With a big screen overhead, young flag-bearing dancers perform the opening selection "Viva Panama!" Some 900 young men and young women from across the country participated in the celebration.
With a big screen overhead, young flag-bearing dancers perform the opening selection "Viva Panama!" Some 900 young men and young women from across the country participated in the celebration. Photo: Photo by Jason Swensen

He then encouraged all to live their lives in ways that would always qualify them to enter the holy temple.

"Let's have a wonderful time together," said President Monson. "And may God bless you in every way."

Miracles, said San Miguelito Panama Stake President Isidro Vergara, were witnessed long before the first steps of the event's opening dance "Viva Panama."

President Vergara was enlisted to coordinate the cultural celebration with the charge to involve the youth of the Church from across Panama. The 900 young men and women who took to the stage traveled from points as distant as the San Blas Islands and the Changuinola region in northeast Panama. The trip to the capital city for the San Blas youth exacted three days of travel over land and sea.

It was impossible for the entire cast to rehearse together prior to traveling to Panama City for the dedication festivities, so stakes and districts practiced on their own. Leaders and young performers sacrificed countless hours to travel, gather together and practice, practice, practice. Many of the youth who joined the cast had not always been active in Church activities, but the promise of a once-in-a-lifetime cultural celebration helped them build new friendships and ties with others in their wards and branches.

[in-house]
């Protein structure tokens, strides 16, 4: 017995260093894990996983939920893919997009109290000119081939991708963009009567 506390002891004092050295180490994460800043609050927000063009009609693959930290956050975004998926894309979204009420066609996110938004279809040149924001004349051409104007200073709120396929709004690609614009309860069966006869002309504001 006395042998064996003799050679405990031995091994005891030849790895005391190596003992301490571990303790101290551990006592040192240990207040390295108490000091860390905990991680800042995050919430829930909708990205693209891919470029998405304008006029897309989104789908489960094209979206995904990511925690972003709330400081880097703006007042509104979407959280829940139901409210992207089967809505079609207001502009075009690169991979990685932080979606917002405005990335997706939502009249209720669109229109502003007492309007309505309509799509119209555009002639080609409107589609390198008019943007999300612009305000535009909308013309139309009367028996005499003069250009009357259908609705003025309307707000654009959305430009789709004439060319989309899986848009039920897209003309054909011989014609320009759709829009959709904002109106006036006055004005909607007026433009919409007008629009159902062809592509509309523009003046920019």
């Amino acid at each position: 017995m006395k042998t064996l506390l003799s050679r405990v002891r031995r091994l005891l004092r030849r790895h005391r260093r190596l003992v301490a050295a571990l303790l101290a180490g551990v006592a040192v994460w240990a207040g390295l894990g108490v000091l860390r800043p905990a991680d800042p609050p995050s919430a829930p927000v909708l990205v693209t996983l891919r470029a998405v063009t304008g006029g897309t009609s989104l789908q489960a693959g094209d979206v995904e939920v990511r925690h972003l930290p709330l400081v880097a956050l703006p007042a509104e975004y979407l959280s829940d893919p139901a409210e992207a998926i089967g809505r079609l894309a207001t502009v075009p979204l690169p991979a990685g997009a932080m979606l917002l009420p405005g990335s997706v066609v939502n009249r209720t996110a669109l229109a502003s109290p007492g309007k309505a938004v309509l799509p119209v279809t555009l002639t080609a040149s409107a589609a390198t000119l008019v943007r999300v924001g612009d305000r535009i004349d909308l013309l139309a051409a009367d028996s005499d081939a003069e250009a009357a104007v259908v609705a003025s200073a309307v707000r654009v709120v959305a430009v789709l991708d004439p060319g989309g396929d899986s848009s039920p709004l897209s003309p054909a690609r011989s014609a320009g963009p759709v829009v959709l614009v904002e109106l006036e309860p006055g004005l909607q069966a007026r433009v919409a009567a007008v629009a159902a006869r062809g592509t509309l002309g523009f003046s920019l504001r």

President Vergara said any sacrifice was a tiny price to pay for the privilege to perform in the famed Figali venue in front of the Lord's prophet. "The youth all wanted the opportunity to see President Monson face to face."

The many performances included traditional Latin rhythmic dances such as the cumbia and the conga, along with more contemporary jazz, swing and hip-hop selections. The costumes were colorful and ornate. Meanwhile, a multi-stake choir performed familiar LDS hymns. The evening concluded with a dramatic presentation of the Plan of Salvation and its message of eternal families. A large model of Panama's first temple was lowered to the cheers of the thousands who attended.

"We practiced for a year, learning all the dances — but we were able to perform for our prophet," said Velvet Penalba, a young woman from the Tocumen Panama Stake.

Velvet's good friend, Ivonne Aponte, said she was indeed grateful for new memories, just as President Monson had promised. "It was so special to be together, with all of the youth of the Church from Panama."

The Aug. 9 cultural celebration offered Panamanian youth a once-in-a-lifetime opportunity to dance and sing together and perform their talents in front of President Thomas S. Monson and other Church leaders.
The Aug. 9 cultural celebration offered Panamanian youth a once-in-a-lifetime opportunity to dance and sing together and perform their talents in front of President Thomas S. Monson and other Church leaders. Photo: Photo by Jason Swensen
President Monson, President Uchtdorf, Elder Scott and other Church leaders salute the hundreds of performers at the close of the event.
President Monson, President Uchtdorf, Elder Scott and other Church leaders salute the hundreds of performers at the close of the event. Photo: Photo by Jason Swensen
Dancers perform the high-spirited conga. Cultural celebration featured several beloved Latin dances, including cumbias and salsas.
Dancers perform the high-spirited conga. Cultural celebration featured several beloved Latin dances, including cumbias and salsas. Photo: Photo by Jason Swensen